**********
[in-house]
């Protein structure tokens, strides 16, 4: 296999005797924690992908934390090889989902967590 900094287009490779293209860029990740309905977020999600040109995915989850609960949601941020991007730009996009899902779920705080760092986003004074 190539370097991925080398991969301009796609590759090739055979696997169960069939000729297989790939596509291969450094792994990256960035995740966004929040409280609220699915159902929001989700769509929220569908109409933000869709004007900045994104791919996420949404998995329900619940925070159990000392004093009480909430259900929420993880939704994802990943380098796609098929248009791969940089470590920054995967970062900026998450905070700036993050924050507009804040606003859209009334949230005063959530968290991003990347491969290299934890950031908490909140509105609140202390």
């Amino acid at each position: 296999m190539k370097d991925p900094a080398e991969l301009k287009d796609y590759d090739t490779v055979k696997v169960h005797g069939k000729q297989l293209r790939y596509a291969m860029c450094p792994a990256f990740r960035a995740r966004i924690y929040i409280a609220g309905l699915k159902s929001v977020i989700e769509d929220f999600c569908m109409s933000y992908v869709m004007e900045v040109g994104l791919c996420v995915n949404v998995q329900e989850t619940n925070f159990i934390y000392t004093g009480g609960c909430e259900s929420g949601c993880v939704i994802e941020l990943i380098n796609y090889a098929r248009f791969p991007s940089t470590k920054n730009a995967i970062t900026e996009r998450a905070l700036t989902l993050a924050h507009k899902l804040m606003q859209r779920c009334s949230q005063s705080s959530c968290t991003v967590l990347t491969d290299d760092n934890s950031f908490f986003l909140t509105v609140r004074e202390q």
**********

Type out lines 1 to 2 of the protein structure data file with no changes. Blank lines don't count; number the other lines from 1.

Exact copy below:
[in-house]
């Protein structure tokens, strides 16, 4: 296999005797924690992908934390090889989902967590 900094287009490779293209860029990740309905977020999600040109995915989850609960949601941020991007730009996009899902779920705080760092986003004074 190539370097991925080398991969301009796609590759090739055979696997169960069939000729297989790939596509291969450094792994990256960035995740966004929040409280609220699915159902929001989700769509929220569908109409933000869709004007900045994104791919996420949404998995329900619940925070159990000392004093009480909430259900929420993880939704994802990943380098796609098929248009791969940089470590920054995967970062900026998450905070700036993050924050507009804040606003859209009334949230005063959530968290991003990347491969290299934890950031908490909140509105609140202390």